The prominent Silver Age poet was never far from controversy.
“My Russia, wooden Russia! I am your only singer and herald”
Sergei Yesenin was born in the village of Konstantinovo in Ryazan Region on Oct. 3, 1895. From the window of his house, he could see a church and the hilly bank of the Oka River – all of which he would often recall in his poems.
He began writing poems as a child, and when he left school, he headed to conquer the literary world of Moscow, where he published his first poems.
Soon, in search of fame, he moved to St. Petersburg, where he attended literary salons wearing traditional clothing, bast shoes or felt boots, with sheets of his poems wrapped in a rural headscarf.
The stunt – canny self-promotion in an age well before the PR industry – worked brilliantly, and the self-taught village poet with a mop of golden curls became incredibly popular. In 1916, he had the opportunity to perform to the family of Emperor Nicholas II.
“Infamy has come to me, / That I am an abuser and scandalmonger”
Yesenin also earned notoriety as a troublemaker. He was closely involved with the literary scene and often teased other poets. His best-known literary duels were with another famous poet, Vladimir Mayakovsky.
With his love of rural space, Yesenin did not accept his counterpart’s revolutionary and industrial poems. Mayakovsky, however, urged him not to waste his talent describing nature and dedicate it to Bolshevism instead.
During a public poetry reading Yesenin told Mayakovsky that he would not give “his” Russia to him: “Russia is mine! And you are an American!” To that, Mayakovsky replied sarcastically: “Take it, here you are! Eat it with bread!”
“Many women loved me, and I loved more than one, too”
Love is the second major theme in Yesenin’s work. A handsome ladies’ man, the poet had four children from his numerous affairs. His first common-law wife, Anna, gave birth to a son, Yuri, in 1914, but Yesenin left his family for St. Petersburg and only rarely visited the child.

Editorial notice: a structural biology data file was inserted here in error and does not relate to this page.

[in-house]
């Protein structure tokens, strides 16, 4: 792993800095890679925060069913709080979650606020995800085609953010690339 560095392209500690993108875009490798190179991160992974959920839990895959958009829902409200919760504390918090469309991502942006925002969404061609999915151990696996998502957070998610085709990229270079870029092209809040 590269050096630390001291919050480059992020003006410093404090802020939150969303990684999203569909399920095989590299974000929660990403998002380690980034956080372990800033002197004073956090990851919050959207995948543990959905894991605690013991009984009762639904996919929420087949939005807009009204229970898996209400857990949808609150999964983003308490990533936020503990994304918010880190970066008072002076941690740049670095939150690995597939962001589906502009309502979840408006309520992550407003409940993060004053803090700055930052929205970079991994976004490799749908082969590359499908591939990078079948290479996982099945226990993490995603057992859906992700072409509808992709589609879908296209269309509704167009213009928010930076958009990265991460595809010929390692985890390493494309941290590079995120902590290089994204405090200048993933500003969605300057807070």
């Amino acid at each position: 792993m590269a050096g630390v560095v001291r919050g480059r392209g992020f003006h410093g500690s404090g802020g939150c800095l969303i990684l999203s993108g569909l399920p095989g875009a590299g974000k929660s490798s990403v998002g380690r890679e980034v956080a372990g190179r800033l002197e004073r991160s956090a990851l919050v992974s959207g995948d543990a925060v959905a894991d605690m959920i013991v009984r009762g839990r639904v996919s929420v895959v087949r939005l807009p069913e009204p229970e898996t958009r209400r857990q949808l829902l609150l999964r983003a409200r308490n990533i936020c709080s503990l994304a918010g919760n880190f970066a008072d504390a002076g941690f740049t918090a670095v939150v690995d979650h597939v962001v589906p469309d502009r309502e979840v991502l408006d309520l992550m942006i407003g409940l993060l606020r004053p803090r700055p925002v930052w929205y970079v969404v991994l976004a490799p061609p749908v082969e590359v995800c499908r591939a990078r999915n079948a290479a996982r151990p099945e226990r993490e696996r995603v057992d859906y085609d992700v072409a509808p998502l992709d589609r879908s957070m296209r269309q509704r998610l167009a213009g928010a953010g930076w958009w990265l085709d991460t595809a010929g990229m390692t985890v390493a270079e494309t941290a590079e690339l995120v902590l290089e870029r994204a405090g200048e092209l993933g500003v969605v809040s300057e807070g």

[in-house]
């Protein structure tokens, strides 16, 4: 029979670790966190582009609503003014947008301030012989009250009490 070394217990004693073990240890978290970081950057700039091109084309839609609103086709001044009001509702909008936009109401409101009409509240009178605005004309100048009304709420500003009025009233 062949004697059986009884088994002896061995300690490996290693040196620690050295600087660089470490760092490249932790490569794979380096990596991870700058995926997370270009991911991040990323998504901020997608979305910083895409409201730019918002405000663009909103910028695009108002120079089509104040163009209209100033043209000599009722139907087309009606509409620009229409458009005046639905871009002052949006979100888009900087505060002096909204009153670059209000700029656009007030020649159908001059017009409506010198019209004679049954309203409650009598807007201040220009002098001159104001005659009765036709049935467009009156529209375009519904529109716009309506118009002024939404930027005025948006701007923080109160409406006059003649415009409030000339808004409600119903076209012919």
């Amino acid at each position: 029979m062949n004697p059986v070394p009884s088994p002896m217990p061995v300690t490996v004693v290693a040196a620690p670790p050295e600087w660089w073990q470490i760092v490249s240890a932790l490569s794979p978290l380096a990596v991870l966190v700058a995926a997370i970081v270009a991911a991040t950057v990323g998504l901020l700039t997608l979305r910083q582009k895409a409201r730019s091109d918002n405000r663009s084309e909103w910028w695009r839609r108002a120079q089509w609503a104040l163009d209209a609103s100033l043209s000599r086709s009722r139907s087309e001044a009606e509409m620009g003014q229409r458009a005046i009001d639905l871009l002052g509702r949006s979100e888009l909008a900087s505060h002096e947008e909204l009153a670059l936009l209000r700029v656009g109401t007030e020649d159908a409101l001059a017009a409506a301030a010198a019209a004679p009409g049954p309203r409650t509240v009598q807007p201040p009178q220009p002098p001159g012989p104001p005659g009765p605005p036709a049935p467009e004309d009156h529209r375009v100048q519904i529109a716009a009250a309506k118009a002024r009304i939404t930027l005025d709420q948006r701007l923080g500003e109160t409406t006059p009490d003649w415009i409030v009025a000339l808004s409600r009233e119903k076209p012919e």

In 1917, he married the beautiful actress Zinaida Reich, who gave birth to a daughter, Tatyana, and a son, Konstantin. The separated two years later, and Reich soon married the renowned director Vsevolod Meyerhold, becoming one of Moscow’s most famous actresses.
The poet’s second official wife was the American dancer Isadora Duncan. She was 18 years older than him and neither spoke the other’s language. Their marriage was full of endless scandals and lasted about two years. The poet accompanied Duncan on tour in Europe and America, where he would perform at parallel literary events.
Sofya, Yesenin’s third wife, was Leo Tolstoy’s granddaughter, Sophia Andreyevna Tolstaya. The poet married her a few months before his death, and this was also an unhappy marriage. “Everything here is too filled with the ‘great old man,’ it is choking me,” Yesenin complained while living in Sofya’s home. It is Tolstaya who did a lot to preserve his legacy and left memoirs about him.
“Silly heart, don’t beat …”
Yesenin greeted the 1917 Revolution with enthusiasm and the hope that Russia would be transformed, but he soon saw the hunger, destruction and terror in the country, and began describing apocalyptic scenes: “the garden of skulls” and “rabid glow of corpses.”
In his long poem, “Pugachev” – about the famous rebel and impostor who organized a mass revolt against Catherine II – Yesenin turns to the theme of confrontation between power and the people. The Land of Scoundrels, another long poem, would continue this theme.
In 1924, a year before his death, in the poem. “The Return Home,” he describes a ravaged village with its poor wooden houses and a calendar portrait of Lenin hanging instead of an icon. Seeing Yesenin as an ideological and cultural danger, the authorities harassed the poet, bringing arbitrary court cases against him.
In 1925, nervous breakdowns, alcoholism and pressure from the authorities landed Yesenin in a mental hospital. A month later he was found hanging from a pipe in the Angleterre Hotel in Leningrad (as St. Petersburg was known in the Soviet Union). The previous day, Yesenin had composed his final poem, “Goodbye, my Darling, Goodbye,” in blood:
Goodbye, my darling, goodbye
My love, you are forver in my heart.
This farewell was preordained
As shall be our reunion.
Goodbye. No handshake or fond word.
Let’s not have sadness furrow the brow.
There’s nothing new in dying now
And nothing new in living either.
The official cause of death was suicide, but many alternative versions have been put forward in the last decade. The most common is that the troublesome poet was murdered by the Soviet authorities.
Inna Parfenova writes about literature and culture for Russia Beyond.
The photo shows a portrait of Sergei Yesenin. Provenance and authorship unknown.